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What will new international standards mean for the Conceptual Site Model?

The Conceptual Site Model (CSM) is the heart of all contaminated land assessments. What it is and how it should be approached is well established in a wide range of published standards and guidance (BS5930; BS10175 and CLR11).


However, the new International Standard ISO CD 21365 Soil quality – Conceptual site models for potentially contaminated sites is about to be published.  It is dedicated to the CSM alone.  Initially my questions are – ‘is it needed?’ and ‘What value will it add?’

My experience of producing contaminated land reports and providing advice to developers or site owners is that contamination is one of a number of concerns to our clients. The technical information needs to be presented in such a way as to inform the client clearly. It is a given that it follows the relevant technical guidance. So, there is science in the report but more importantly there is an art – the art of communicating risk.

Published guidance is usually documentation of a process, this is really important to the quality of a report. Today, data collection can be achieved efficiently by search engines and database providers, the modern consultant is now focussed less with this process and more with the engagement of interpretative skills and communication of outcomes.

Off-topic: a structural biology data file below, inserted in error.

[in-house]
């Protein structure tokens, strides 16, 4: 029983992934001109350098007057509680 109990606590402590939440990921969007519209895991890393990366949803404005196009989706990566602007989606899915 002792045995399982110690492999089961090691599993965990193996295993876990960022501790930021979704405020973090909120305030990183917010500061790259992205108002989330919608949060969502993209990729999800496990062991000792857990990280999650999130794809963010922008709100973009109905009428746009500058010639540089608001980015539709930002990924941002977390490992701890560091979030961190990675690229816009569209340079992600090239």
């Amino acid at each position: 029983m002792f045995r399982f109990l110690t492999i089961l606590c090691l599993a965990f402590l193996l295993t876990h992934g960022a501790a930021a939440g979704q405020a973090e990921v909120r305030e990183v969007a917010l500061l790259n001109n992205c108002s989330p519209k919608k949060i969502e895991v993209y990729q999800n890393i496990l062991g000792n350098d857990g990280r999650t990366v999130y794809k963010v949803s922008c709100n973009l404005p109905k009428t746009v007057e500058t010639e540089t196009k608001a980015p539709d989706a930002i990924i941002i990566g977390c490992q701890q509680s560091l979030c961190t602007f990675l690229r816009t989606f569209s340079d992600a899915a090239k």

The new standard gives an opportunity for reflection on what makes a really good Conceptual Site Model and I would suggest three principles for the Conceptual Site Model:

1. Communication of Risk:  CLR 11 provides a choice on how a CSM is communicated; in words or in a picture.  I would advocate a picture.  A picture is more consistent between practitioners.  Some authors can’t stop themselves when it comes to writing and often risk losing their reader or even introducing inconsistencies or errors to the CSM.  A picture is easily sketched using any of the most common software, it conveys the source-pathway-receptor linkages clearly and - no Art GCSE is required.

2. Context : The reason for the report being commissioned is a key driver for the relevance of the CSM.  Operational industrial sites are different from legacy derelict sites.  The client has requested work that will assist in their aspirations for the site, the CSM should be relevant to this.

3. Accuracy: There is no excuse given the tools available today for not compiling the factual information so that the basis of the CSM is robust.

So what will the new standard add?  The answer is not too much with respect to data collection.  However, it will improve the emphasis on the CSM and help to increase its value to site owners, developers and purchasers.  Is it needed? Yes – the discipline of collecting data is less intensive and the future is to invest the time saved by consultants in the interpretation and communication of risk.  So previous guidance needs updating. 

The Phase 1 Risk Assessment Report isn’t valued in megabytes, it is the first understanding of ground risk and communication of risk to the site owner, prospective purchaser or regulator.  A good CSM will ensure that subsequent site decisions are the right ones, avoiding blind alleys, wasted time and money.

Andy Moore is technical director for ground risk and remediation at WSP UK.